Since this blog introduced the invention of the HTML5 car you might expect that we stress this analogy again. Imagine you bought a new car. In the users manual you find the following hint: “In case you are interested in the power but don’t want to drive you can easily isolate the engine and use it for whatever purpose you like.” You might be surprised. Not only that the pure power might be dangerous. In order to make it useful you will need to have something that you can drive with this power.
If HTML5 (based on HTTP) is the car then TCP/IP can be seen as the engine. And HTML5 provides you access to the engine. It allows using TCP plain – without the HTTP around it. And as with the car engine you can only make use of it if there is a counterpart that can consume and react on what is produced. The API that provides this to you is called WebSockets. [read more]
In this post we will investigate a bit on who has the say with HTML5. We will start with another demo called the towers of Hanoi – often implemented in wood or plastics as a child’s game. This game was also used by our computer science teachers to introduce the principles of recursion. We will use it to introduce HTML5 drag and drop. (In the end it could also serve as a demo for CSS3 because it accomplishes quite some graphical tasks just by using some simple CSS3). Try it: [read and play]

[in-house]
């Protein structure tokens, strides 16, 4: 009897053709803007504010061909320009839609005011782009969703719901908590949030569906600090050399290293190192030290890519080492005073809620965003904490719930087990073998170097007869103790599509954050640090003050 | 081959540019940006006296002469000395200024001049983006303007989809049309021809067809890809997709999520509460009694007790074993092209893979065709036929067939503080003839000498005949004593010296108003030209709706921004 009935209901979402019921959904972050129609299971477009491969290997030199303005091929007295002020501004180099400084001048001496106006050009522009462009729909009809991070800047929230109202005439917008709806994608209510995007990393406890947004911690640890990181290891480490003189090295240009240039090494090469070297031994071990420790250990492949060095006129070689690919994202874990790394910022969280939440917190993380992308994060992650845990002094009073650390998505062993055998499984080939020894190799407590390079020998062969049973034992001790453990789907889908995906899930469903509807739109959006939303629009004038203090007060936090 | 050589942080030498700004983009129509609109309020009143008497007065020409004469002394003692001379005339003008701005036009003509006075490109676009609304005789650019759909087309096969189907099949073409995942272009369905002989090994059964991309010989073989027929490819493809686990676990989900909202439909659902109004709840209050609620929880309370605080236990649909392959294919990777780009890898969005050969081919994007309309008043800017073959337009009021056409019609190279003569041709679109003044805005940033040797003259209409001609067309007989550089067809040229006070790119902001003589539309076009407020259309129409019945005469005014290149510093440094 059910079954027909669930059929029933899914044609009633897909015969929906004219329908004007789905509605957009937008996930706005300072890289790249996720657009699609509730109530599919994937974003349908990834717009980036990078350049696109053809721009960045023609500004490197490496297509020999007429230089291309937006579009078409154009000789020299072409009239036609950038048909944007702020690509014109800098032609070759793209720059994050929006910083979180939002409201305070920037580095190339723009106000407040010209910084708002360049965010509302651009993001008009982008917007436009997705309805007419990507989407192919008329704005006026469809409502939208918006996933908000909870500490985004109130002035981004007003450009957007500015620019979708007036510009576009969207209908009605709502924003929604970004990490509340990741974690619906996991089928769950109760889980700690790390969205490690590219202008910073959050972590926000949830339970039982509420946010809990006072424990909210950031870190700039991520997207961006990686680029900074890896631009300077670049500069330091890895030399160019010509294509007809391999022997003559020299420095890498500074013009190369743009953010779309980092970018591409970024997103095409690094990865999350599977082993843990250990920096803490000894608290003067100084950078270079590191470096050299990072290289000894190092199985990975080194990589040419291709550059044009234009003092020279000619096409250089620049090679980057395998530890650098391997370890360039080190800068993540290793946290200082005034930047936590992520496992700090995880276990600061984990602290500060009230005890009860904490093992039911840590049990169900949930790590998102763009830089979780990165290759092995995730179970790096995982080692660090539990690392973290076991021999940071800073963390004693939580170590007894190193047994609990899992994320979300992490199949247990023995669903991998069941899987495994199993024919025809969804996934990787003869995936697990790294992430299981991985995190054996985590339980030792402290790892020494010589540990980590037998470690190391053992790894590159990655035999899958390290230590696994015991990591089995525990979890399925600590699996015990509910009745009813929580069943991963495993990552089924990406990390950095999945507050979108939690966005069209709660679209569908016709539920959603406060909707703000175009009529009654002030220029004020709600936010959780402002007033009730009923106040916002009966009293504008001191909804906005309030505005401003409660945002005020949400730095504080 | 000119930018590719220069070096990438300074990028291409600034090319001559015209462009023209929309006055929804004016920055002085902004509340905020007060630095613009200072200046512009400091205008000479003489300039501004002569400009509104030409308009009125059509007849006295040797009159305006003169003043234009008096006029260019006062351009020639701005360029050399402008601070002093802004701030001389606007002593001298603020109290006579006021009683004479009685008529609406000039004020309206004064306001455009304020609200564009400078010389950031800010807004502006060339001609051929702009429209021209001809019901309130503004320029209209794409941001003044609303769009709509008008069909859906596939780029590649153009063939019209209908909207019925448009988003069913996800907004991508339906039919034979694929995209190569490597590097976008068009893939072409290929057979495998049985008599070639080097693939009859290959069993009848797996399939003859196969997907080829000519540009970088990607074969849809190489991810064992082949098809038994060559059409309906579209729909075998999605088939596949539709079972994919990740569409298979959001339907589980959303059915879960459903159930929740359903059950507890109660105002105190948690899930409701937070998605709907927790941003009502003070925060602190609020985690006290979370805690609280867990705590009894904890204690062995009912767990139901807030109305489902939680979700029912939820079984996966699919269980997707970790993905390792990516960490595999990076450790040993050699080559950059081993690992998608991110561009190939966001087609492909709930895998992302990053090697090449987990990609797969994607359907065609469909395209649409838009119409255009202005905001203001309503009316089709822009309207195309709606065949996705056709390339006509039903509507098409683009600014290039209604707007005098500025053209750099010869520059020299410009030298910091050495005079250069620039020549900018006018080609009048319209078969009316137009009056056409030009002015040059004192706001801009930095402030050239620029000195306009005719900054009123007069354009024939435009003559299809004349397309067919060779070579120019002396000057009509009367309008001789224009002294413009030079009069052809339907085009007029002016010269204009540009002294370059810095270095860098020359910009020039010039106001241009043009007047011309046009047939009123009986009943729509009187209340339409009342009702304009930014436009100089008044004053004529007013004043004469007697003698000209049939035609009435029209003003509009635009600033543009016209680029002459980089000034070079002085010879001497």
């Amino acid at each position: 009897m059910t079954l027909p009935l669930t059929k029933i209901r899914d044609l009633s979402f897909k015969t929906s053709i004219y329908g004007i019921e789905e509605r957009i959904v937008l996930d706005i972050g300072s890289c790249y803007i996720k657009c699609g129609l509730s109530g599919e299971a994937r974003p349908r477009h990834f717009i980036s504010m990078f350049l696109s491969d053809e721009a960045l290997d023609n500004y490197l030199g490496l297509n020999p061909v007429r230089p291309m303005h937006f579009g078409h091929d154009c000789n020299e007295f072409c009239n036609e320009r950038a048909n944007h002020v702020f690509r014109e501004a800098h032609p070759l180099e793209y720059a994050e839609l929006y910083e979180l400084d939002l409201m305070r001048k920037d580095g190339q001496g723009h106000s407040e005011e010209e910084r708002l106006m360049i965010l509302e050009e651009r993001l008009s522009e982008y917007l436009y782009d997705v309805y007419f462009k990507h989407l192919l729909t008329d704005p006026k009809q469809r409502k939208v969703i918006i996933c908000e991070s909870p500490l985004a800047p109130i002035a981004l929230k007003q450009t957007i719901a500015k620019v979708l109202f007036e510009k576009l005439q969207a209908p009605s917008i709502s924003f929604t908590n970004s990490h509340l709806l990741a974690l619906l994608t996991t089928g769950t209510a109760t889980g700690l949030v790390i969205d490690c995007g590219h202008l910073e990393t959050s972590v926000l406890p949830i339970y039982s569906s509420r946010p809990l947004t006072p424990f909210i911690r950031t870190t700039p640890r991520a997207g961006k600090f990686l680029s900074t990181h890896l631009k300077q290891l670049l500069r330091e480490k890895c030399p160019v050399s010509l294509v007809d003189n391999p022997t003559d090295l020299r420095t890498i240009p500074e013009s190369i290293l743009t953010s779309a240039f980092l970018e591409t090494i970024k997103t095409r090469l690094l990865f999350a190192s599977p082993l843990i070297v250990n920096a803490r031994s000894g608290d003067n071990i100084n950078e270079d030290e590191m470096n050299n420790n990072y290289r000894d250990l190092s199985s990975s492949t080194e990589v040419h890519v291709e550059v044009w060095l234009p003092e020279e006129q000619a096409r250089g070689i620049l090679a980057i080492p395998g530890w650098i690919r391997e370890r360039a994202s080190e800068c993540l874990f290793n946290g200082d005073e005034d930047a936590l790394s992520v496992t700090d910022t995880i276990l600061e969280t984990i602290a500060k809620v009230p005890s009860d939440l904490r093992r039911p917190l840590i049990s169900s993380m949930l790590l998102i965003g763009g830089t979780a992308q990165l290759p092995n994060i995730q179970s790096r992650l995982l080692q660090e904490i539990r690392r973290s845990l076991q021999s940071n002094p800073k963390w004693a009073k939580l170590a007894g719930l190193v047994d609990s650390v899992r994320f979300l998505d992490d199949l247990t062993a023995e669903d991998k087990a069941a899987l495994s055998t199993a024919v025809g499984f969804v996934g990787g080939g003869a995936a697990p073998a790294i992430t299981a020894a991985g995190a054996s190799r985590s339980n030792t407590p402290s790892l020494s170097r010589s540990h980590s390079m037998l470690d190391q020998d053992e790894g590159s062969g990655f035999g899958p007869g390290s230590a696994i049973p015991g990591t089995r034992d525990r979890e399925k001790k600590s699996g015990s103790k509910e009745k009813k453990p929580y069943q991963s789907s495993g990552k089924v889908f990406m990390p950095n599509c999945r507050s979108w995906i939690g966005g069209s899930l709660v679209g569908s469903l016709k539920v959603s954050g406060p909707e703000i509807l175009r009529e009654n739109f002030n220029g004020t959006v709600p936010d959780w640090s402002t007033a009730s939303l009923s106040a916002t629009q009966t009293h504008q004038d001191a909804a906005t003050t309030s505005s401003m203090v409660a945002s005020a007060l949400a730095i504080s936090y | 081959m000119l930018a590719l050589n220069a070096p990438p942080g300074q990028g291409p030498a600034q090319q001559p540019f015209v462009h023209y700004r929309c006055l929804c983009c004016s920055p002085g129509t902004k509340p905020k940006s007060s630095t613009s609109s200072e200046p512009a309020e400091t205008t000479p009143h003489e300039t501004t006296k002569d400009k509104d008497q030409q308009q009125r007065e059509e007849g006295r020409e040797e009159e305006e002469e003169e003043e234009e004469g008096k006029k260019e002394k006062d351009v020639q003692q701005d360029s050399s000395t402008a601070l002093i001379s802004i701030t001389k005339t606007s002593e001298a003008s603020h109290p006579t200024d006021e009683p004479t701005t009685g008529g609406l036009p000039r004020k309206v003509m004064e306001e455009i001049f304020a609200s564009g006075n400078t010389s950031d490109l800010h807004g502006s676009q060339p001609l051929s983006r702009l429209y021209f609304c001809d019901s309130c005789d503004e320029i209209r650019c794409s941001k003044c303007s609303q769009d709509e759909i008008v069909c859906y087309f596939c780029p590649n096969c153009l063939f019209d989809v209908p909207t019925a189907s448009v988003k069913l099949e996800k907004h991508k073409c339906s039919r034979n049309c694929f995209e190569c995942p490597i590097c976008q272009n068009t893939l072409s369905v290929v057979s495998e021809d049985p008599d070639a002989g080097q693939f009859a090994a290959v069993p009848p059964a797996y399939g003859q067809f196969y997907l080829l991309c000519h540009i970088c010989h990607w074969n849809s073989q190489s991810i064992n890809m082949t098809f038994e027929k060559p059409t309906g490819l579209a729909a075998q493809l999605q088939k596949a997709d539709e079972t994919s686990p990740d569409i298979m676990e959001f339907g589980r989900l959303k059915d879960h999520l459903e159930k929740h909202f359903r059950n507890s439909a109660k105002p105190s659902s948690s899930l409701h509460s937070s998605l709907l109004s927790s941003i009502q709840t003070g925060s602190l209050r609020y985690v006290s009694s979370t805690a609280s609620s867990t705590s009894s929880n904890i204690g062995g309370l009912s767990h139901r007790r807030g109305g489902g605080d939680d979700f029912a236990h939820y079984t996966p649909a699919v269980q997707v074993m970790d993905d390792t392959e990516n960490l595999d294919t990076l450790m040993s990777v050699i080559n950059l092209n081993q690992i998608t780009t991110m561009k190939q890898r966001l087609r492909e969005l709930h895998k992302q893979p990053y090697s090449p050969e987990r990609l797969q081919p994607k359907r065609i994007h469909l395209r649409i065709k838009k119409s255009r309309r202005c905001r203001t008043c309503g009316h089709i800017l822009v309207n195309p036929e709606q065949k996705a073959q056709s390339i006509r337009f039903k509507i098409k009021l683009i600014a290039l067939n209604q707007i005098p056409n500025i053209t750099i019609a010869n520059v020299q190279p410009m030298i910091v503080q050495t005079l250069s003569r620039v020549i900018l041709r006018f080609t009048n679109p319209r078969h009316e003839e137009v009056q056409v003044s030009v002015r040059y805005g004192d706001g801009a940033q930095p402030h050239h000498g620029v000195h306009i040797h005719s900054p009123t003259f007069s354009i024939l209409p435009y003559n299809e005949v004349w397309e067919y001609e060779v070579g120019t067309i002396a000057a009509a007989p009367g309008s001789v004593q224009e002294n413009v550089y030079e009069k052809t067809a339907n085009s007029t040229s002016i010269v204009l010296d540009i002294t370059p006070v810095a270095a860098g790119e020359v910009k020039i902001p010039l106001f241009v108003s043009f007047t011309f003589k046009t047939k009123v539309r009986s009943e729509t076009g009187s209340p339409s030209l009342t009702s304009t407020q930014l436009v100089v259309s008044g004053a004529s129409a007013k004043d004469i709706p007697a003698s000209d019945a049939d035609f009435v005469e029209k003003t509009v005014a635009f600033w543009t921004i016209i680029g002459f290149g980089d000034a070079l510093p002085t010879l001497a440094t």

Once upon a time W3C looked at the Web and said: “We provided the world with HTML, we gave them even XML and CSS and so much more. But people are reluctant to follow our standards. Developers write poorly designed, non validating code. They don’t separate content from presentation, not to talk about accessibility. Browsers accept this garbage and don’t even complain. Much worse: they offer silly extensions like e.g.
blink to please silly developers.” And W3C decided that something had to happen. [read more]
There is a trend of installing multiprocessors in computers and mobile devices. Following this trend it is reasonable to provide a means to use multiprocessing capabilities in Web applications. Especially games would be on target. I wondered about a plausible, simple example of Web Workers for teaching purposes. [read and play]